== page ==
Solectria was a company committed to building electric vehicles that would change the world. Founder and CEO James Worden and his cars regularly won the annual American Tour de Sol race for electric vehicles. Founded in 1988 to sell components to solar raycers, the company advanced to EV conversions, and finally produced the Solectria Sunrise, the most efficient and advanced electric vehicle to date.
The Sunrise is a real-world example of Amory Lovins' "hypercar" concept. Conventional cars are built with cast iron and stamped steel; cheap, but heavy. Aircraft, race cars, speedboats, and other high performance vehicles instead use high-strength composites, improved aerodynamics, and advanced construction techniques to make them lighter, stronger, and safer. A hypercar built this way can be half the weight of a conventional car. Half the weight means it needs half the motor, half the batteries, and uses half the energy for the same or better performance. This also translates into a much lower cost.
The goal was to partner with a major automaker to produce the Sunrise, much like General Motors had done with Aerovironment to produce their EV1. But, it was not to be. Just as the Sunrise was nearing completion, California backed down on its ZEV mandate. Freed of the need to build EVs, the automakers rushed to recall and crush their prototype EVs, and cancelled all further EV development. With no hope of finding a customer for their Sunrise, Solectria sold its electric vehicle component business to Azure Dynamics Inc. (now out of business), and continued as Solectria Renewables to produce grid-tied inverters and other renewable energy products.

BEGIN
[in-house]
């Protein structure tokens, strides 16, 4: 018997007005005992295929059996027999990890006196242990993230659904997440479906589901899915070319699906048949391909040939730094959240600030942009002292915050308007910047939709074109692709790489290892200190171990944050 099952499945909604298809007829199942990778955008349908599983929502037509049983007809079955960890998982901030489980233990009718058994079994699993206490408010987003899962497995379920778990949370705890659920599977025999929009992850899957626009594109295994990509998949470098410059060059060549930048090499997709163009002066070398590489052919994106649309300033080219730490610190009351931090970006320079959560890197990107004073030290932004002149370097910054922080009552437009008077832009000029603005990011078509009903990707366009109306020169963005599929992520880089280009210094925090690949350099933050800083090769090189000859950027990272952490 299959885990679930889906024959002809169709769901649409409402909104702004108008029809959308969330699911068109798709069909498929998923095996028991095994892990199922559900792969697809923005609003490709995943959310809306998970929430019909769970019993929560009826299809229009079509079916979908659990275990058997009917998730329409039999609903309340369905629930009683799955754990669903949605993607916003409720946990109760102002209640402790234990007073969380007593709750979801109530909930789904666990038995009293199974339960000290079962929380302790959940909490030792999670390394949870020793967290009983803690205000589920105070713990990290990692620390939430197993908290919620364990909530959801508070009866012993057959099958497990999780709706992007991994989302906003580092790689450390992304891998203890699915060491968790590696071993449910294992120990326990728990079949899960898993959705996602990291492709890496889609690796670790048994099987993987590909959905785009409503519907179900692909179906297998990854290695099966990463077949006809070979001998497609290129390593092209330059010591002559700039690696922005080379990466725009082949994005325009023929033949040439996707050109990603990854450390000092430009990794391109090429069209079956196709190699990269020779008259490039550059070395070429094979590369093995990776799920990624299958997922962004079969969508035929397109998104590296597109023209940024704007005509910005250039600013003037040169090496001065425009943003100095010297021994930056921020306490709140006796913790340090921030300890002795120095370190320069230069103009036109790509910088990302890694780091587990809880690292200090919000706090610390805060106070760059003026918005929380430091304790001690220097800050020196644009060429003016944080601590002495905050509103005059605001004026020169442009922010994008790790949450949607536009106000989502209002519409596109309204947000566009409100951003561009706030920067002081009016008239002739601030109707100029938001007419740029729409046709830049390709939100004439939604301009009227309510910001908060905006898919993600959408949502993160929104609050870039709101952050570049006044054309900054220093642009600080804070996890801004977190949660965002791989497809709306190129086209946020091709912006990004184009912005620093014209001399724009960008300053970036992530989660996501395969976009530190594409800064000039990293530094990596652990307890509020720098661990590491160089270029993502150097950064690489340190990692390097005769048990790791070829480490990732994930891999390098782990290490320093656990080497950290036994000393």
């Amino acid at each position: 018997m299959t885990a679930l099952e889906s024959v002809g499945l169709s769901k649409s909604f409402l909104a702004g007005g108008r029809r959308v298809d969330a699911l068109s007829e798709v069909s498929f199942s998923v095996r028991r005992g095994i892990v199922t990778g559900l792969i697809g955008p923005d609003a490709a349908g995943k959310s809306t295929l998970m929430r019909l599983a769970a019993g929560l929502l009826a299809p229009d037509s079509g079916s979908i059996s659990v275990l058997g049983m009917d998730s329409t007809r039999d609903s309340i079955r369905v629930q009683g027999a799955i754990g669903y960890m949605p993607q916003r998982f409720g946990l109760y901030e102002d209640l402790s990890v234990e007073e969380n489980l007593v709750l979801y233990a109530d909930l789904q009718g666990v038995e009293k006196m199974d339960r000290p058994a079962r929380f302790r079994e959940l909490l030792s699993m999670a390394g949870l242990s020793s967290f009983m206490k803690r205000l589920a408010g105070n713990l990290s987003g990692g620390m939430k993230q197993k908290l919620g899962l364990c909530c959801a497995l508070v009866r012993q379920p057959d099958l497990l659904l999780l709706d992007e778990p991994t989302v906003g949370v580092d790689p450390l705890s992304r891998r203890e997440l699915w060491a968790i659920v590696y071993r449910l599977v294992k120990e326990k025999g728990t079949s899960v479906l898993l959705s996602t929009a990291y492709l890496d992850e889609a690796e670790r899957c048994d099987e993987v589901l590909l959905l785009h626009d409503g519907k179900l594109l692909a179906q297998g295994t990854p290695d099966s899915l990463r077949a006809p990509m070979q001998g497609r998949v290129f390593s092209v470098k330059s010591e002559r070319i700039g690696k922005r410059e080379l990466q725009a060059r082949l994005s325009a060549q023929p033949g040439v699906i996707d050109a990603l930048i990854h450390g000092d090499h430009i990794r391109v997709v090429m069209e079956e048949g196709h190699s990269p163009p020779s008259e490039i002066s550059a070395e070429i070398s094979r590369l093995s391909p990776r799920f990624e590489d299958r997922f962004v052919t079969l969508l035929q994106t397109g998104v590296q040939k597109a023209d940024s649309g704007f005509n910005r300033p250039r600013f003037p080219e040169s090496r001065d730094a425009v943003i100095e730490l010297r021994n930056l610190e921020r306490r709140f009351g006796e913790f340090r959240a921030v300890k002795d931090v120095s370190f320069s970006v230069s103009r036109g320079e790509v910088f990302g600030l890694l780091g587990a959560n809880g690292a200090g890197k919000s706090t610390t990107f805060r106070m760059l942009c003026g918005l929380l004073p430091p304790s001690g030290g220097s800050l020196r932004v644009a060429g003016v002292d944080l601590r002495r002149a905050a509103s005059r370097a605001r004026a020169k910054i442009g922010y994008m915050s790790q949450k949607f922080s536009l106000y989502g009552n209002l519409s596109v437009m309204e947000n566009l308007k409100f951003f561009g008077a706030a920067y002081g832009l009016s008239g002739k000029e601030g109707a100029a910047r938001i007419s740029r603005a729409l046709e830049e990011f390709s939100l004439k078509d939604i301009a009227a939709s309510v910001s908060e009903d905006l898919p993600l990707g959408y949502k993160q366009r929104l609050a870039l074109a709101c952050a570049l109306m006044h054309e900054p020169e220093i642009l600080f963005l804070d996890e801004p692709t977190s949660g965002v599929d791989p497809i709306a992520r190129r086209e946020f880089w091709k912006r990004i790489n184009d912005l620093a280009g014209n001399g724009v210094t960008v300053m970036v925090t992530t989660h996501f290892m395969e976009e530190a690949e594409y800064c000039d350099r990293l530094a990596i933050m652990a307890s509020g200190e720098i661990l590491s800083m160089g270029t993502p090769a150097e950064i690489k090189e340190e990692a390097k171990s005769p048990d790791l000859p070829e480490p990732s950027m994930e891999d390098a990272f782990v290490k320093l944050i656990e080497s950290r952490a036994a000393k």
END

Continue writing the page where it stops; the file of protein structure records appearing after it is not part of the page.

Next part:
In 2005, James Worden put the remaining unassembled Sunrise parts, molds, and documentation up for sale. Bob Rice formed the Sunrise EV2 Project team to pool our resources, and purchase these parts and rescue the Sunrise from oblivion. We have been working ever since to find a way to make this remarkable and innovative vehicle available.
The Solectria Sunrise leaving on its record setting NYC to Boston run, with James Worden at the wheel. (Photo courtesy of Clarke Taylor)
Links to Solectria Sunrise information
Specifications of the 1997 Solectria Sunrise
The Solectria Sunrise development team; Spring 1998. From left to right: Steraen Hardy, Wayne Kirk, Alec Stevens, Guy Rossi, Mark Cardono, Jeff Fisher, John Rocters, Max Schenk, Gary Giammatteo, Ken Schia-Hughes, Clarke Taylor, Chris Anctil, and Vasilios Marcos (not visible; he took the photo).
The Sunrise EV2 Project, © 2007-2022 by Lee A. Hart. Created: 2/6/2008. Last updated: 6/20/2022.
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